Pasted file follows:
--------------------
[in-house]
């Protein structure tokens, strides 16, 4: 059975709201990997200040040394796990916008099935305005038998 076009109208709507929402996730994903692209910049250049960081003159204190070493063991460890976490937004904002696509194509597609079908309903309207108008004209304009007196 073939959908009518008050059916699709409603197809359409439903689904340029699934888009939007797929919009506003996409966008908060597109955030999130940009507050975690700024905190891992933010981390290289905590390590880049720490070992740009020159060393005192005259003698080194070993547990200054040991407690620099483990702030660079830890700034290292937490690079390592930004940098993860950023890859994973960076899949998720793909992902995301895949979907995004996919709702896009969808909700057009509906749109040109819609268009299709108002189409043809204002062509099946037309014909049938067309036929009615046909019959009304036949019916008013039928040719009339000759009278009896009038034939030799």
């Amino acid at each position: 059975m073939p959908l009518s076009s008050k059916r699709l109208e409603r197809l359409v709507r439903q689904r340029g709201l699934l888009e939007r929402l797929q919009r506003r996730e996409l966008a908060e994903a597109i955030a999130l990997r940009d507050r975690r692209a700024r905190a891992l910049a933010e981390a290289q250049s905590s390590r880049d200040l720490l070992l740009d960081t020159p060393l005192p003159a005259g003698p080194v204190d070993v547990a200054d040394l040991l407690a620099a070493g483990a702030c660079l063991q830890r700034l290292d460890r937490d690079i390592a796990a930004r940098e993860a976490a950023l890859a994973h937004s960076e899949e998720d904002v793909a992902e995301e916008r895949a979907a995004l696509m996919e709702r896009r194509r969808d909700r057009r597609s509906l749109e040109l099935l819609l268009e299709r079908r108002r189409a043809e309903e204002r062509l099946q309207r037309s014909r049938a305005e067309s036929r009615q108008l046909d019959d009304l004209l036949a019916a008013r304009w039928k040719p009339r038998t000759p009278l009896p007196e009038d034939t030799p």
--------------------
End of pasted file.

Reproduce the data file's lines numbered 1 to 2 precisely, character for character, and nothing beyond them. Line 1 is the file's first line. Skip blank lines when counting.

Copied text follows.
[in-house]
């Protein structure tokens, strides 16, 4: 059975709201990997200040040394796990916008099935305005038998 076009109208709507929402996730994903692209910049250049960081003159204190070493063991460890976490937004904002696509194509597609079908309903309207108008004209304009007196 073939959908009518008050059916699709409603197809359409439903689904340029699934888009939007797929919009506003996409966008908060597109955030999130940009507050975690700024905190891992933010981390290289905590390590880049720490070992740009020159060393005192005259003698080194070993547990200054040991407690620099483990702030660079830890700034290292937490690079390592930004940098993860950023890859994973960076899949998720793909992902995301895949979907995004996919709702896009969808909700057009509906749109040109819609268009299709108002189409043809204002062509099946037309014909049938067309036929009615046909019959009304036949019916008013039928040719009339000759009278009896009038034939030799």